Sure, we entered 2020 a few days ago, but it doesn’t feel like the L.A. food world’s year begins until the annual relaunch of Smorgasburg. The city’s biggest weekly food event returns from its holiday-season slumber this Sunday, and in 2020 we can expect more than 90 food and shopping vendors popping up in the ROW DTLA complex each week.
Most of the fest’s heavy hitters are returning this year, which means we can still find some of the best BBQ in the city from Moo’s Craft Barbecue, some of the top pastrami in town from Ugly Drum, some of our favorite Tijuana-style tacos from Tacos 1986, and some of L.A.’s best—if not the best—vegan Mexican food from Cena Vegan, as well as a handful of new stands. The 2020 newcomers include a diverse and mouth-watering mix of cuisines, whether they’re some of our favorite pop-ups around or completely new ventures from Smorgasburg vets. Here’s our guide to what to expect in 2020’s Smorgasburg, so you can really start the year off right.
For the most part, you could really only find Jessie Nicely’s fantastic Burmese curries and tea salads once a month: when she cropped up during Chinatown After Dark in Far East Plaza. Thankfully, now you can get a taste of one of our favorite pop-ups every Sunday, with flaky roti and herbaceous curries galore. This isn’t Nicely’s first rodeo; Burmese, Please! tried out a two-month residency at the food fair last summer, but beginning this weekend, she’ll be a permanent vendor.
Textural, bright, fragrant and fun, Burmese, Please! makes some of our favorite food in town—and the tray-lunch sampler was one of our favorite dishes in 2019. Look for the likes of cold chicken noodle salads, Burmese tea leaf salads, khao swe noodle soups, pumpkin paratha curry, and fried bits and bobs served with Nicely’s always-craveable tamarind sauce.
For those who like a meal and a show, this one’s for you. Chinese Laundry actually kicked off Smorgasburg L.A. as one of the weekly fest’s first West Coast vendors, and in the years since have not only been cruising the streets with a bright pink and totally popular food truck, but more recently popping up in Highland Park for hand-pulled, hyper-fresh noodles.
Crowds swarm to see Leo Lamprides—a kitchen vet of chfs David LeFevre and Michael Hung—flip, pull, slap and boil fresh noodles made in Beijing’s traditional La Mian style, then slurp them up in sesame-topped soups and leek-oil bowls. As of this Sunday, you can catch Lamprides and his Chinese Laundry partner and wife, Helen, serving up their Live Noodz as well as roast duck and other traditional and inspired Chinese plates.
Dante Gonzales fries a mean bird, and both coasts know it. The frymaster launched his DFC fried-chicken delivery service in Brooklyn some 15-plus years ago, grew it to a cooking show, and eventually made its way to L.A. where you can currently find it operating as the delivery-only DFC Ghost Kitchen in K-town. Thanks to Smorgasburg, you’ll finally be able to visit Gonzales’s virtual chicken shack, made real, and see some of the wildest chicken tenders in town get made.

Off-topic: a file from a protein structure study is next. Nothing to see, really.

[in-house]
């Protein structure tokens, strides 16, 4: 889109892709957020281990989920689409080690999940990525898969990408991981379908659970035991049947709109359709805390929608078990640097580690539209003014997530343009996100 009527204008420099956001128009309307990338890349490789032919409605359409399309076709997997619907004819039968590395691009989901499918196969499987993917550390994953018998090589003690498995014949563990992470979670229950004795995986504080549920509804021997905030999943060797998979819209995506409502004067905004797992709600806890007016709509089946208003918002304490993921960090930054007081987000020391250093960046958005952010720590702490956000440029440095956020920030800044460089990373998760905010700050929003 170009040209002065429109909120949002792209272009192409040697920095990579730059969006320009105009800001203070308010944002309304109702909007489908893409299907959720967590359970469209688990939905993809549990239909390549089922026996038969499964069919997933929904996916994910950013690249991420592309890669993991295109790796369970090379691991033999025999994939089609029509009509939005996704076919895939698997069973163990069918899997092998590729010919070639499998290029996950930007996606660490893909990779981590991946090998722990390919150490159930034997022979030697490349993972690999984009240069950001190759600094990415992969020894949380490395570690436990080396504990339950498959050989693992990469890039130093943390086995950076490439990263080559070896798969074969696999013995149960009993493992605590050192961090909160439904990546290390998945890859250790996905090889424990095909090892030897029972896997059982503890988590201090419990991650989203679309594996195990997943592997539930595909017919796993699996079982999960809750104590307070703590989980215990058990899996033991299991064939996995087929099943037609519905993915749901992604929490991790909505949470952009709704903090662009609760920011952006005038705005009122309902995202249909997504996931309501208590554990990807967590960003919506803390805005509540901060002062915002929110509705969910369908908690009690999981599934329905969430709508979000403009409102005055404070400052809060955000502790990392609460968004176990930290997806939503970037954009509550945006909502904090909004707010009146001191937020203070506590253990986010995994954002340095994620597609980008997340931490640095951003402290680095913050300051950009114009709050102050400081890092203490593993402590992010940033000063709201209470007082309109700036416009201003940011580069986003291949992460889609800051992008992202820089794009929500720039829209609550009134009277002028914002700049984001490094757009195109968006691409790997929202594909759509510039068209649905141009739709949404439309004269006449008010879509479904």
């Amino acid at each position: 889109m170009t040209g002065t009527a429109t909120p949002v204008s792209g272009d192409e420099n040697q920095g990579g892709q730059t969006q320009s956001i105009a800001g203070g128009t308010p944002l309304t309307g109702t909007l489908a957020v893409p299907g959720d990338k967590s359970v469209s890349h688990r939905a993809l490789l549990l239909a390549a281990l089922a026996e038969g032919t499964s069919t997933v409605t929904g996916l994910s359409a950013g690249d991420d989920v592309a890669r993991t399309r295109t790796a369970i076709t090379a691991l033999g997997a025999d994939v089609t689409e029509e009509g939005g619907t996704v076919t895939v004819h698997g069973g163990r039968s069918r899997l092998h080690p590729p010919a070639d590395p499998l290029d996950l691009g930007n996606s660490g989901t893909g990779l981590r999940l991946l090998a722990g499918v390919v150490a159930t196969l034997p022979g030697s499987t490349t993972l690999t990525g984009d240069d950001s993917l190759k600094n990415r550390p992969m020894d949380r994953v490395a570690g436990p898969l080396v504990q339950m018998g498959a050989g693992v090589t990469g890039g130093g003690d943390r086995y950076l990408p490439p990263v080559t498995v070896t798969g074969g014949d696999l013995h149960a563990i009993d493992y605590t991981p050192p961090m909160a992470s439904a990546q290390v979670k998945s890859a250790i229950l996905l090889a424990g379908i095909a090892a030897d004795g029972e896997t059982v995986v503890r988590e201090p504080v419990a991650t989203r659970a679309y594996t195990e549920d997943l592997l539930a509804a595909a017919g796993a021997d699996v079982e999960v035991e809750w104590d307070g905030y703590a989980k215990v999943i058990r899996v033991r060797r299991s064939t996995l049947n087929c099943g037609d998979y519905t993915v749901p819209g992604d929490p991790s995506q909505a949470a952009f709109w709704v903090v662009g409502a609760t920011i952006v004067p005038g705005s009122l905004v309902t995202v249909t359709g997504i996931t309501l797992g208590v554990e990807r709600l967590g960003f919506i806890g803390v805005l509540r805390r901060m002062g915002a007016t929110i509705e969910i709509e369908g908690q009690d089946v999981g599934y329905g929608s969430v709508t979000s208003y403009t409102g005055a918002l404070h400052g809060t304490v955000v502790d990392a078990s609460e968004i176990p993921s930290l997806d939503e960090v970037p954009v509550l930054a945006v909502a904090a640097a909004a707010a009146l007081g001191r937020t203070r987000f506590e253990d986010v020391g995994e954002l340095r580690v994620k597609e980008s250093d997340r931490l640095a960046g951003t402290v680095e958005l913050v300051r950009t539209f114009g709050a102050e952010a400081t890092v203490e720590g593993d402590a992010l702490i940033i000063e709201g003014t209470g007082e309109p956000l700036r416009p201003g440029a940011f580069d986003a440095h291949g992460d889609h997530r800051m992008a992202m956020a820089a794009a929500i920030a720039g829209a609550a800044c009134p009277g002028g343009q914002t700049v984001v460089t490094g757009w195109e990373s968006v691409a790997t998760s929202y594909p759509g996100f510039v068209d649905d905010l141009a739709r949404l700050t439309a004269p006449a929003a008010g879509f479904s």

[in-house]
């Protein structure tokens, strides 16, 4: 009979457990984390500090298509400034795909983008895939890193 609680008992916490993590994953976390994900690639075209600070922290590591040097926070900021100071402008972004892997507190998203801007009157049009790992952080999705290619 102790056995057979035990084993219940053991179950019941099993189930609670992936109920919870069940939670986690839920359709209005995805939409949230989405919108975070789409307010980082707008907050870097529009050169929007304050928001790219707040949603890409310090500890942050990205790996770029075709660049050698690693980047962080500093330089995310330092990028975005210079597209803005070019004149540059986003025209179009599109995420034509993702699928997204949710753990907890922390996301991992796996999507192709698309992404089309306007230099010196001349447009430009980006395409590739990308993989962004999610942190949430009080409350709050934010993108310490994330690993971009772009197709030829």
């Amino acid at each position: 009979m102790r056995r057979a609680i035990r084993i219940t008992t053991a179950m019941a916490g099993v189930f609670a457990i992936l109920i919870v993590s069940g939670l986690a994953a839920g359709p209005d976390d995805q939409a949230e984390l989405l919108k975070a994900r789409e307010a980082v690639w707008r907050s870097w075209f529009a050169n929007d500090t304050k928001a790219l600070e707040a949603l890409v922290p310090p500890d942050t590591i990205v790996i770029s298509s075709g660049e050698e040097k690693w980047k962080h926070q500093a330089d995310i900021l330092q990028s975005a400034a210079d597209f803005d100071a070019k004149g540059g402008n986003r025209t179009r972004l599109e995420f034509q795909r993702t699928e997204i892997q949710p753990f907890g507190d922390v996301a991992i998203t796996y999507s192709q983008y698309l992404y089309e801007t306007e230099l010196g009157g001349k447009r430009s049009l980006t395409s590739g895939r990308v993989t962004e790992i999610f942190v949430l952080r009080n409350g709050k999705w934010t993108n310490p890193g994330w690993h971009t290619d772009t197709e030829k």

Ever creative, Gonzales coats his fried chicken with seeds, oats, Chex Mix, cereal and a ton of spices to create some totally unique and ultra-flavorful chicken, but he doesn’t stop there: You can also stop by his Smorgasburg stand for tofu nuggets, not to mention fresh biscuits.
Turning out Michoacan-style carnitas since 2017, this Mexican-food stand is all about pork. Simmering massive vats of meat in its own lard for hours until the pork is tender and practically falls apart, Los Cochinitos then tosses the stewed goods into tacos, loaded fries, Mexico City-style enchiladas, tortas and even Guadalajaran specialty tortas ahogadas, a sandwich that comes smothered in spicy sauce.
A staple of Vernon’s El Faro Plaza shopping mall, now you can find them in the Arts District each weekend—and you’ll get your choice of pork butt, pork skin, tripe, snout, stomach, ear, heart, tongue, kidney and more when you visit.
Color us beyond excited: The team from one of our favorite Smorgasburg stands is launching an all-new concept this year, and while we’ll always love the flayed-and-grilled lobster and the lobster garlic noodles from Lobsterdamus, we can’t wait to see what Mano Po has in store for us. Their latest is all about the flavor of the Philippines, taking its name from a Filipino tradition wherein elders bestow their blessings onto the younger generation.
At Smorgasburg, you’ll be able to try the founders’ generational cuisine with dishes like chicken inasal, made with ginger, lemongrass, brown sugar and coconut vinegar; Manila BBQ chicken with banana ketchup, calamansi and pickled green papaya; and longanisa lumpia. Wash it all down with Filipino boba or fresh young coconut water.
Colorful in every way imaginable, this modern Desi food truck is setting up its first ever stand at Smorgasburg and bringing its vibrant Indian and Pakistani food along with it. Look for the bright pinks and blues and you’ll soon find their street rolls, their signature, flaky house-made paratta wrapped around sour-yogurt–marinated chicken, grilled steak, and paneer tikka.
It’s also where you’ll find desserts like jalebi (Desi funnel cake) with ice cream, snacks like masala fries, and drinks like lassi in a range of flavors.
Smorgasburg returns to the ROW DTLA complex this Sunday, January 12, from 10am to 4pm at 777 Alameda Street in the Arts District.